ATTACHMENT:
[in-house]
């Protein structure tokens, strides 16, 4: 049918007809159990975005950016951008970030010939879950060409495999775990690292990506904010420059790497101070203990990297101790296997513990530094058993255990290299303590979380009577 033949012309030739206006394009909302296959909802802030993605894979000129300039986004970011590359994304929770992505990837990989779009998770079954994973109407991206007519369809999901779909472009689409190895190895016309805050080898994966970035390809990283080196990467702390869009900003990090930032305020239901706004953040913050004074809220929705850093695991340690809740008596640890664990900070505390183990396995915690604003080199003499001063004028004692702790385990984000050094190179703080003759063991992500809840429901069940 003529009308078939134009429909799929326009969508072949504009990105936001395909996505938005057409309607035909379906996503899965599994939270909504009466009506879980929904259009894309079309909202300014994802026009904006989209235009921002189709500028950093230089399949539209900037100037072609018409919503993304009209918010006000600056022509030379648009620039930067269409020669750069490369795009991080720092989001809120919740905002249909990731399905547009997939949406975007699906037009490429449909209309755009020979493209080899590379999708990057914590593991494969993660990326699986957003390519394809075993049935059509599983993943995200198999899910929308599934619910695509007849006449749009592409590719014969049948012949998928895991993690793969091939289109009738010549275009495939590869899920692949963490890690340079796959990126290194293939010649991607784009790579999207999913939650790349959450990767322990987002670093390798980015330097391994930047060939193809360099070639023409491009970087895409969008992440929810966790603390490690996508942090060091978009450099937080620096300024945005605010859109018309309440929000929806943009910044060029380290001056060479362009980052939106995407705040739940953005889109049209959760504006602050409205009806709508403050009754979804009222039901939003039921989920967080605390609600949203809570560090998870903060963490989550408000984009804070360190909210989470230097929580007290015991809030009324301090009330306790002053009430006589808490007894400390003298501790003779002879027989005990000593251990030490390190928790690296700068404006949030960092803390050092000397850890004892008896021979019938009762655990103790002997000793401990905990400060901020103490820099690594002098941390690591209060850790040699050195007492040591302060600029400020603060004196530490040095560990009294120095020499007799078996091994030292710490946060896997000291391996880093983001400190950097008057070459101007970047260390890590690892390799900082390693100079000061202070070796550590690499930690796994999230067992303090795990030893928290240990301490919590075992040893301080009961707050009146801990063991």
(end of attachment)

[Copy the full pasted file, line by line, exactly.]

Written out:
[in-house]
């Protein structure tokens, strides 16, 4: 049918007809159990975005950016951008970030010939879950060409495999775990690292990506904010420059790497101070203990990297101790296997513990530094058993255990290299303590979380009577 033949012309030739206006394009909302296959909802802030993605894979000129300039986004970011590359994304929770992505990837990989779009998770079954994973109407991206007519369809999901779909472009689409190895190895016309805050080898994966970035390809990283080196990467702390869009900003990090930032305020239901706004953040913050004074809220929705850093695991340690809740008596640890664990900070505390183990396995915690604003080199003499001063004028004692702790385990984000050094190179703080003759063991992500809840429901069940 003529009308078939134009429909799929326009969508072949504009990105936001395909996505938005057409309607035909379906996503899965599994939270909504009466009506879980929904259009894309079309909202300014994802026009904006989209235009921002189709500028950093230089399949539209900037100037072609018409919503993304009209918010006000600056022509030379648009620039930067269409020669750069490369795009991080720092989001809120919740905002249909990731399905547009997939949406975007699906037009490429449909209309755009020979493209080899590379999708990057914590593991494969993660990326699986957003390519394809075993049935059509599983993943995200198999899910929308599934619910695509007849006449749009592409590719014969049948012949998928895991993690793969091939289109009738010549275009495939590869899920692949963490890690340079796959990126290194293939010649991607784009790579999207999913939650790349959450990767322990987002670093390798980015330097391994930047060939193809360099070639023409491009970087895409969008992440929810966790603390490690996508942090060091978009450099937080620096300024945005605010859109018309309440929000929806943009910044060029380290001056060479362009980052939106995407705040739940953005889109049209959760504006602050409205009806709508403050009754979804009222039901939003039921989920967080605390609600949203809570560090998870903060963490989550408000984009804070360190909210989470230097929580007290015991809030009324301090009330306790002053009430006589808490007894400390003298501790003779002879027989005990000593251990030490390190928790690296700068404006949030960092803390050092000397850890004892008896021979019938009762655990103790002997000793401990905990400060901020103490820099690594002098941390690591209060850790040699050195007492040591302060600029400020603060004196530490040095560990009294120095020499007799078996091994030292710490946060896997000291391996880093983001400190950097008057070459101007970047260390890590690892390799900082390693100079000061202070070796550590690499930690796994999230067992303090795990030893928290240990301490919590075992040893301080009961707050009146801990063991």